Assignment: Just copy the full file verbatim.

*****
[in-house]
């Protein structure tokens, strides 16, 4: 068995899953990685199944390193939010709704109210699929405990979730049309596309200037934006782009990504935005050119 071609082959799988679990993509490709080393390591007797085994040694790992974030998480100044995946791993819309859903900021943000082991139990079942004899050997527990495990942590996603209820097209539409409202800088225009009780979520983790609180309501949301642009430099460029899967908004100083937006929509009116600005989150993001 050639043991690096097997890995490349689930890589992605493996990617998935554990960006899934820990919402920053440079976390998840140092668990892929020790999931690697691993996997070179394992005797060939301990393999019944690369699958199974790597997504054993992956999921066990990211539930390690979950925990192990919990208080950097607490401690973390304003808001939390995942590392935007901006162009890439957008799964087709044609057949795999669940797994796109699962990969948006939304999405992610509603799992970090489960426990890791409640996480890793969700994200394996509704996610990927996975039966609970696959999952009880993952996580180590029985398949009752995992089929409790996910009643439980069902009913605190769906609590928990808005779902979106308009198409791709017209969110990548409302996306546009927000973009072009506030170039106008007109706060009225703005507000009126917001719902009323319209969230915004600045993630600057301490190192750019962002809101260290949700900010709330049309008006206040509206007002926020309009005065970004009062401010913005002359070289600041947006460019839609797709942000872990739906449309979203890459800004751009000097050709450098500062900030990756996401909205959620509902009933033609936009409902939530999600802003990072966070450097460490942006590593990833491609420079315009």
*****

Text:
[in-house]
């Protein structure tokens, strides 16, 4: 068995899953990685199944390193939010709704109210699929405990979730049309596309200037934006782009990504935005050119 071609082959799988679990993509490709080393390591007797085994040694790992974030998480100044995946791993819309859903900021943000082991139990079942004899050997527990495990942590996603209820097209539409409202800088225009009780979520983790609180309501949301642009430099460029899967908004100083937006929509009116600005989150993001 050639043991690096097997890995490349689930890589992605493996990617998935554990960006899934820990919402920053440079976390998840140092668990892929020790999931690697691993996997070179394992005797060939301990393999019944690369699958199974790597997504054993992956999921066990990211539930390690979950925990192990919990208080950097607490401690973390304003808001939390995942590392935007901006162009890439957008799964087709044609057949795999669940797994796109699962990969948006939304999405992610509603799992970090489960426990890791409640996480890793969700994200394996509704996610990927996975039966609970696959999952009880993952996580180590029985398949009752995992089929409790996910009643439980069902009913605190769906609590928990808005779902979106308009198409791709017209969110990548409302996306546009927000973009072009506030170039106008007109706060009225703005507000009126917001719902009323319209969230915004600045993630600057301490190192750019962002809101260290949700900010709330049309008006206040509206007002926020309009005065970004009062401010913005002359070289600041947006460019839609797709942000872990739906449309979203890459800004751009000097050709450098500062900030990756996401909205959620509902009933033609936009409902939530999600802003990072966070450097460490942006590593990833491609420079315009």